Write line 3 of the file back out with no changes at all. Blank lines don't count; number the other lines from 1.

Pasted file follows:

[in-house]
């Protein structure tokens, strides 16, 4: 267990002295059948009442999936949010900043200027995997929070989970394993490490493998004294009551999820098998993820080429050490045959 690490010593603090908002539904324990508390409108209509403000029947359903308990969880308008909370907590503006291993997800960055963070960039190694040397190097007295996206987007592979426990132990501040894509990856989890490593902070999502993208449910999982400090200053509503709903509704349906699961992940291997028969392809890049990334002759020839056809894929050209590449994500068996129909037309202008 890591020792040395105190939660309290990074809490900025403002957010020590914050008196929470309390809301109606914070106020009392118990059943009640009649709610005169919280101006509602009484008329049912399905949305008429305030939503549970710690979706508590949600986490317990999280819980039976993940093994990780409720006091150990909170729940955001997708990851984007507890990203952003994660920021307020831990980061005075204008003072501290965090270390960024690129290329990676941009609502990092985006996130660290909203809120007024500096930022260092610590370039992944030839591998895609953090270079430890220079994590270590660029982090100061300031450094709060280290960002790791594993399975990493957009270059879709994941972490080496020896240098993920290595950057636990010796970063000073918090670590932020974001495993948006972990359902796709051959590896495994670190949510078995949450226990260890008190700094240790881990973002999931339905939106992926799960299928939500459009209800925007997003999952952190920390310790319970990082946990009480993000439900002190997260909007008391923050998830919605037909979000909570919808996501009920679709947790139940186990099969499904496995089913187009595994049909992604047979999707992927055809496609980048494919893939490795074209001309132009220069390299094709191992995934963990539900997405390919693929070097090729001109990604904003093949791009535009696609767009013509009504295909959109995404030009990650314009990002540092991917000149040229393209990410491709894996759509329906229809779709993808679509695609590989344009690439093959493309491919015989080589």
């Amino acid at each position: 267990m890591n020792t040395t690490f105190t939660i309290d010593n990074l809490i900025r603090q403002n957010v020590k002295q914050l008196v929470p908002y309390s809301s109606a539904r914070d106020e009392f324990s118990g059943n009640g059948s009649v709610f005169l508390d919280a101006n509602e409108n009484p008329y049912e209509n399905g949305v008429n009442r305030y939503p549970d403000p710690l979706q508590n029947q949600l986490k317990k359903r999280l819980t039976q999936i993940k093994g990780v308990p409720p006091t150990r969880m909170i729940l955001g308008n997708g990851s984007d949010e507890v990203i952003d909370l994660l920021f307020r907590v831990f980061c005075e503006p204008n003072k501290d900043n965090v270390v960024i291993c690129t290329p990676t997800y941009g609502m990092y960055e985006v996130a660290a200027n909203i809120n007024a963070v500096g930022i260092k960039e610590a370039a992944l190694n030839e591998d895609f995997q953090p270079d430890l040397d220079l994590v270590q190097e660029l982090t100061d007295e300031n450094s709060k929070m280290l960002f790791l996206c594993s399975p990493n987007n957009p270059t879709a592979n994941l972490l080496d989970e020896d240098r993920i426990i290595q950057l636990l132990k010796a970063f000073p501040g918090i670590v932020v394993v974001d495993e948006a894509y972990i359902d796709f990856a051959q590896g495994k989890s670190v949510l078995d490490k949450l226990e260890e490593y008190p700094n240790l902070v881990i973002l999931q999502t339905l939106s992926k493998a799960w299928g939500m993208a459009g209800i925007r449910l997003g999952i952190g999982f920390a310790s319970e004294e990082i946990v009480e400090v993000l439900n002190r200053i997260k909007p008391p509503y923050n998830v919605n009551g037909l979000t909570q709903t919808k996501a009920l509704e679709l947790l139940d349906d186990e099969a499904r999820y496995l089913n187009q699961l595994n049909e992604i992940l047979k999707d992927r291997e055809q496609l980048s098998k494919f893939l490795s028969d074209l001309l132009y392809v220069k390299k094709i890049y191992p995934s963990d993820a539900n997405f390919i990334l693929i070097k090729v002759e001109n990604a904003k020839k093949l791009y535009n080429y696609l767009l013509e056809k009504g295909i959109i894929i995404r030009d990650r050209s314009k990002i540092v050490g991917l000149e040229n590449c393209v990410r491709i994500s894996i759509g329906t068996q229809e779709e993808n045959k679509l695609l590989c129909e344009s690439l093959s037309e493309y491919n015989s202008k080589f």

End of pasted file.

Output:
């Amino acid at each position: 267990m890591n020792t040395t690490f105190t939660i309290d010593n990074l809490i900025r603090q403002n957010v020590k002295q914050l008196v929470p908002y309390s809301s109606a539904r914070d106020e009392f324990s118990g059943n009640g059948s009649v709610f005169l508390d919280a101006n509602e409108n009484p008329y049912e209509n399905g949305v008429n009442r305030y939503p549970d403000p710690l979706q508590n029947q949600l986490k317990k359903r999280l819980t039976q999936i993940k093994g990780v308990p409720p006091t150990r969880m909170i729940l955001g308008n997708g990851s984007d949010e507890v990203i952003d909370l994660l920021f307020r907590v831990f980061c005075e503006p204008n003072k501290d900043n965090v270390v960024i291993c690129t290329p990676t997800y941009g609502m990092y960055e985006v996130a660290a200027n909203i809120n007024a963070v500096g930022i260092k960039e610590a370039a992944l190694n030839e591998d895609f995997q953090p270079d430890l040397d220079l994590v270590q190097e660029l982090t100061d007295e300031n450094s709060k929070m280290l960002f790791l996206c594993s399975p990493n987007n957009p270059t879709a592979n994941l972490l080496d989970e020896d240098r993920i426990i290595q950057l636990l132990k010796a970063f000073p501040g918090i670590v932020v394993v974001d495993e948006a894509y972990i359902d796709f990856a051959q590896g495994k989890s670190v949510l078995d490490k949450l226990e260890e490593y008190p700094n240790l902070v881990i973002l999931q999502t339905l939106s992926k493998a799960w299928g939500m993208a459009g209800i925007r449910l997003g999952i952190g999982f920390a310790s319970e004294e990082i946990v009480e400090v993000l439900n002190r200053i997260k909007p008391p509503y923050n998830v919605n009551g037909l979000t909570q709903t919808k996501a009920l509704e679709l947790l139940d349906d186990e099969a499904r999820y496995l089913n187009q699961l595994n049909e992604i992940l047979k999707d992927r291997e055809q496609l980048s098998k494919f893939l490795s028969d074209l001309l132009y392809v220069k390299k094709i890049y191992p995934s963990d993820a539900n997405f390919i990334l693929i070097k090729v002759e001109n990604a904003k020839k093949l791009y535009n080429y696609l767009l013509e056809k009504g295909i959109i894929i995404r030009d990650r050209s314009k990002i540092v050490g991917l000149e040229n590449c393209v990410r491709i994500s894996i759509g329906t068996q229809e779709e993808n045959k679509l695609l590989c129909e344009s690439l093959s037309e493309y491919n015989s202008k080589f």